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Mary Driscoll, Senior Research Fellow from APQC

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  1. 1. Fortifying the Financial Close-to-Disclose Process AUTHOR Mary Driscoll Senior Research Fellow APQC October 2012 Research conducted by Research sponsored by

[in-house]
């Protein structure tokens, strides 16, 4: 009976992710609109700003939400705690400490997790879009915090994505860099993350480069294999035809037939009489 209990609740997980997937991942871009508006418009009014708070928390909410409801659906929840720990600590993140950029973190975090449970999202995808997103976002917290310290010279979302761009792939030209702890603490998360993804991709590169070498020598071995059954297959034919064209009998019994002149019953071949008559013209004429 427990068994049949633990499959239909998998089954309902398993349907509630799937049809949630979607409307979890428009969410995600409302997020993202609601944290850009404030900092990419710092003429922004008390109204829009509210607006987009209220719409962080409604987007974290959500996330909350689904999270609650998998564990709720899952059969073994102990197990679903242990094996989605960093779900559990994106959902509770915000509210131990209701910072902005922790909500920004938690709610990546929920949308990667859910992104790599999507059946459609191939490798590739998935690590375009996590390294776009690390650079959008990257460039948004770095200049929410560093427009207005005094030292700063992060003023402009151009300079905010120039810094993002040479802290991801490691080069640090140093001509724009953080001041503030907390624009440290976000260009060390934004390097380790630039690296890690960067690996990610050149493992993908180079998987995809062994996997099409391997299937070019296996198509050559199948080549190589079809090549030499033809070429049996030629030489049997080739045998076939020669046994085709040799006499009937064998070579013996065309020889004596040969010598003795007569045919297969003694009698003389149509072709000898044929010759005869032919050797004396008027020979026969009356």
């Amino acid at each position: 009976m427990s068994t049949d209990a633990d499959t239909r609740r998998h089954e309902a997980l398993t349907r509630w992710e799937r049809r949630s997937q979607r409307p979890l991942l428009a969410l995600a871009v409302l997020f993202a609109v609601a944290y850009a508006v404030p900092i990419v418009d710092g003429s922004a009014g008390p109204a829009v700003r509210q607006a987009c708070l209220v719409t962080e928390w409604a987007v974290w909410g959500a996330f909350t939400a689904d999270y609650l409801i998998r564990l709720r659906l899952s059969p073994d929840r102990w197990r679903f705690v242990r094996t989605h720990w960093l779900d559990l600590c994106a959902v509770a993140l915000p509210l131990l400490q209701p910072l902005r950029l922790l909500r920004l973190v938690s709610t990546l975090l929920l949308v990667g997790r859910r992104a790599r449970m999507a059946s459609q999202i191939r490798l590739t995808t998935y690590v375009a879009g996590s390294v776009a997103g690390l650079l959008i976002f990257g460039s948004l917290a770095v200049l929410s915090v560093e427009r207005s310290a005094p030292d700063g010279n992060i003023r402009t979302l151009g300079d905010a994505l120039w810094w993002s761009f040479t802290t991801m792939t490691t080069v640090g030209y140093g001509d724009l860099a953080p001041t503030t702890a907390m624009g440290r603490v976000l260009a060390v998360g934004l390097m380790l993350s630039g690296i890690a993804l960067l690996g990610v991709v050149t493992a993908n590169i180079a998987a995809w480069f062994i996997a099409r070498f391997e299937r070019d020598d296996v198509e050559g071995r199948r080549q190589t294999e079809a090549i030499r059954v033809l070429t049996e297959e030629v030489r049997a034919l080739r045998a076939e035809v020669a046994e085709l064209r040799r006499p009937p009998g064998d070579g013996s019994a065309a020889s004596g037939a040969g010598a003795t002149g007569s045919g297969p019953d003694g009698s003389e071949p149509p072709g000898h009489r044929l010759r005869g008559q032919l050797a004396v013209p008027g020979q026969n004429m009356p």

2. 2. Situation Analysis A growing number of CFOs and finance directors are now turning their attention to the close-todisclose process, which involves all activities needed to close an organization’s accounting books, perform all necessary intercompany accounting and reconciliation steps, finalize consolidated financial statements and, finally, release earnings and publish official statements with regulators ranging from the Securities and Exchange Commission in the U.S. (SEC) to operators of securities markets in Europe and Asia. At many firms, this bastion of financial management (FM) has functioned in much the same way for decades. But change is underway. In the wake of the global financial crisis, pressure is mounting from internal and external stakeholders—especially investors, auditors, and securities regulators—for rock-solid assurances that accounting books and systems are of the highest integrity. That means no errors, faster reporting, process transparency, and agility in dealing with a torrent of new disclosure requirements. “Global markets are demanding greater detail on companies in shorter time scales,” said Pat Cleverly, Director of Research Policy, and Strategy at Tomorrow’s Company, a London-based research and agenda-setting firm. Her remarks came in a webinar following the publication of a landmark report on corporate reporting.1 “What is making a crucial process even more pressurized is the raft of new disclosure requirements coming out of the Financial Accounting Standards Board (FASB),” says George Wilson, vice president of The SEC Institute, a Miami-based conferences and training company that specializes in SEC reporting. There is heightened regulator interest in areas such as revenue recognition, operating leases, fair value, pensions, and derivatives, according to Wilson. And surely the pressure for more—and more meaningful—disclosures is felt on a global scale. The Chartered Institute of Management Accountants (CIMA), the world’s largest professional body of management accountants with members in 176 countries, reported in 2011 that over 90 percent of its members said disclosures are becoming more complex. Nick Topazio, a technical specialist at CIMA in London who focuses on external reporting, adds that the situation is exacerbated by the need for external reporting to be better aligned with internal reporting. The goal is bigger than satisfying the traditional needs of financial statement readers; the idea is to position companies to excel at integrated reporting. Integrated reporting refers to the integrated representation of a company’s performance in terms of both financial and non-financial results.2 It provides greater context for performance data, clarifies how sustainability fits into operations or a business, and helps embed sustainability into company decision making. CFOs and finance directors are also grumbling about new disclosure requirements they feel are vague. One example involves the presence (or not) of so-called conflict minerals that are 1 Tomorrow’s Corporate Reporting: A Critical System at Risk. Chartered Institute of Management Accountants (CIMA), PwC, and Tomorrow’s Company, 2011. 2 “Integrated Reporting.” Wikipedia, August 2012: K03956 ©2012 APQC ALL RIGHTS RESERVED Page 2